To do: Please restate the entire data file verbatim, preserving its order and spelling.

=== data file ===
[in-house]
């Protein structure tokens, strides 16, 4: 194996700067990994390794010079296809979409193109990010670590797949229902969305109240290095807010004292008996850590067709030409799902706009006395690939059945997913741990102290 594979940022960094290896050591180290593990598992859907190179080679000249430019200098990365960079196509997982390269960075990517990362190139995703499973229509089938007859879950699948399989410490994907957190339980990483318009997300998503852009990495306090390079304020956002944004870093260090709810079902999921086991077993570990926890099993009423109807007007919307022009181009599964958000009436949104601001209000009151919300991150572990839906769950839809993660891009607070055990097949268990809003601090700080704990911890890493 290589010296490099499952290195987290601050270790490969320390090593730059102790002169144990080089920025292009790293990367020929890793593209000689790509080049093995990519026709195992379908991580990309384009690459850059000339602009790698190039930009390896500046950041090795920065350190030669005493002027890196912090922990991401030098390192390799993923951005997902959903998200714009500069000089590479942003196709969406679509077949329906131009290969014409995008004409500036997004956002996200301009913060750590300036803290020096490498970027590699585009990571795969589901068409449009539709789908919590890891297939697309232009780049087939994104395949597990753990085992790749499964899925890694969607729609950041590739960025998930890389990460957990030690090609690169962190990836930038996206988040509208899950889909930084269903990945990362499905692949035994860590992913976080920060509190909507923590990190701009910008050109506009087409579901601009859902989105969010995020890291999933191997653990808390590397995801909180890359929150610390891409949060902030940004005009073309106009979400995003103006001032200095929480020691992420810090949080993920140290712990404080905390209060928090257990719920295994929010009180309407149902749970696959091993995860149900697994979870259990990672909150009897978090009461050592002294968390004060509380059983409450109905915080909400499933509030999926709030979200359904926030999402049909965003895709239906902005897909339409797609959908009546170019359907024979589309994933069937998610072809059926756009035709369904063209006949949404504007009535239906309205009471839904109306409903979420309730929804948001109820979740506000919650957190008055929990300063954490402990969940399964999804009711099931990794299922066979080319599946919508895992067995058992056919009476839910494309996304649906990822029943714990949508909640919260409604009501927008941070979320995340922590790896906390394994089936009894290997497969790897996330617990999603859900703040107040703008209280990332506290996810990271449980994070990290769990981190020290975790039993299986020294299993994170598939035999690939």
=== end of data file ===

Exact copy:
[in-house]
């Protein structure tokens, strides 16, 4: 194996700067990994390794010079296809979409193109990010670590797949229902969305109240290095807010004292008996850590067709030409799902706009006395690939059945997913741990102290 594979940022960094290896050591180290593990598992859907190179080679000249430019200098990365960079196509997982390269960075990517990362190139995703499973229509089938007859879950699948399989410490994907957190339980990483318009997300998503852009990495306090390079304020956002944004870093260090709810079902999921086991077993570990926890099993009423109807007007919307022009181009599964958000009436949104601001209000009151919300991150572990839906769950839809993660891009607070055990097949268990809003601090700080704990911890890493 290589010296490099499952290195987290601050270790490969320390090593730059102790002169144990080089920025292009790293990367020929890793593209000689790509080049093995990519026709195992379908991580990309384009690459850059000339602009790698190039930009390896500046950041090795920065350190030669005493002027890196912090922990991401030098390192390799993923951005997902959903998200714009500069000089590479942003196709969406679509077949329906131009290969014409995008004409500036997004956002996200301009913060750590300036803290020096490498970027590699585009990571795969589901068409449009539709789908919590890891297939697309232009780049087939994104395949597990753990085992790749499964899925890694969607729609950041590739960025998930890389990460957990030690090609690169962190990836930038996206988040509208899950889909930084269903990945990362499905692949035994860590992913976080920060509190909507923590990190701009910008050109506009087409579901601009859902989105969010995020890291999933191997653990808390590397995801909180890359929150610390891409949060902030940004005009073309106009979400995003103006001032200095929480020691992420810090949080993920140290712990404080905390209060928090257990719920295994929010009180309407149902749970696959091993995860149900697994979870259990990672909150009897978090009461050592002294968390004060509380059983409450109905915080909400499933509030999926709030979200359904926030999402049909965003895709239906902005897909339409797609959908009546170019359907024979589309994933069937998610072809059926756009035709369904063209006949949404504007009535239906309205009471839904109306409903979420309730929804948001109820979740506000919650957190008055929990300063954490402990969940399964999804009711099931990794299922066979080319599946919508895992067995058992056919009476839910494309996304649906990822029943714990949508909640919260409604009501927008941070979320995340922590790896906390394994089936009894290997497969790897996330617990999603859900703040107040703008209280990332506290996810990271449980994070990290769990981190020290975790039993299986020294299993994170598939035999690939």